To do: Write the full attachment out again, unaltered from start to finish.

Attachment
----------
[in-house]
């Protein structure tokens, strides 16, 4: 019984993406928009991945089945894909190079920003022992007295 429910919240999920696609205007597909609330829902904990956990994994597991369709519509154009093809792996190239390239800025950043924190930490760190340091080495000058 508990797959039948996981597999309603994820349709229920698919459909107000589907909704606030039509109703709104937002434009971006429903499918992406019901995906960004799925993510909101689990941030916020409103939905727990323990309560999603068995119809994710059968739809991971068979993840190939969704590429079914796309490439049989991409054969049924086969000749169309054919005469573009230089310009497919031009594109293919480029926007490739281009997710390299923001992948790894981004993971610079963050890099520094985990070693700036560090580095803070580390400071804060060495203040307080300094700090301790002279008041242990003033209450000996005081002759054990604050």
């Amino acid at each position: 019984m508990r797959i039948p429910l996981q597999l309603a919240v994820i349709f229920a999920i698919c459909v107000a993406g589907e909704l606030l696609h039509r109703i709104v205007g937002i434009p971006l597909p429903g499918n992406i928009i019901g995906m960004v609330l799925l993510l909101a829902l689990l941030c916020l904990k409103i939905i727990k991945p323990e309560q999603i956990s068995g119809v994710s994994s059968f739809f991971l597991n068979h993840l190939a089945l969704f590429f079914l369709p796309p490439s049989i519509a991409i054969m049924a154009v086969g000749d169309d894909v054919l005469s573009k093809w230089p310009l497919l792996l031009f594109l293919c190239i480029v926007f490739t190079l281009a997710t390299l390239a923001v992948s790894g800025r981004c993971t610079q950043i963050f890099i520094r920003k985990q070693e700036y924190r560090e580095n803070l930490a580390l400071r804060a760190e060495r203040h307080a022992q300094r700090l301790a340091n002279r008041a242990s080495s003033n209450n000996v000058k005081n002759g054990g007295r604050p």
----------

[in-house]
């Protein structure tokens, strides 16, 4: 019984993406928009991945089945894909190079920003022992007295 429910919240999920696609205007597909609330829902904990956990994994597991369709519509154009093809792996190239390239800025950043924190930490760190340091080495000058 508990797959039948996981597999309603994820349709229920698919459909107000589907909704606030039509109703709104937002434009971006429903499918992406019901995906960004799925993510909101689990941030916020409103939905727990323990309560999603068995119809994710059968739809991971068979993840190939969704590429079914796309490439049989991409054969049924086969000749169309054919005469573009230089310009497919031009594109293919480029926007490739281009997710390299923001992948790894981004993971610079963050890099520094985990070693700036560090580095803070580390400071804060060495203040307080300094700090301790002279008041242990003033209450000996005081002759054990604050």
């Amino acid at each position: 019984m508990r797959i039948p429910l996981q597999l309603a919240v994820i349709f229920a999920i698919c459909v107000a993406g589907e909704l606030l696609h039509r109703i709104v205007g937002i434009p971006l597909p429903g499918n992406i928009i019901g995906m960004v609330l799925l993510l909101a829902l689990l941030c916020l904990k409103i939905i727990k991945p323990e309560q999603i956990s068995g119809v994710s994994s059968f739809f991971l597991n068979h993840l190939a089945l969704f590429f079914l369709p796309p490439s049989i519509a991409i054969m049924a154009v086969g000749d169309d894909v054919l005469s573009k093809w230089p310009l497919l792996l031009f594109l293919c190239i480029v926007f490739t190079l281009a997710t390299l390239a923001v992948s790894g800025r981004c993971t610079q950043i963050f890099i520094r920003k985990q070693e700036y924190r560090e580095n803070l930490a580390l400071r804060a760190e060495r203040h307080a022992q300094r700090l301790a340091n002279r008041a242990s080495s003033n209450n000996v000058k005081n002759g054990g007295r604050p």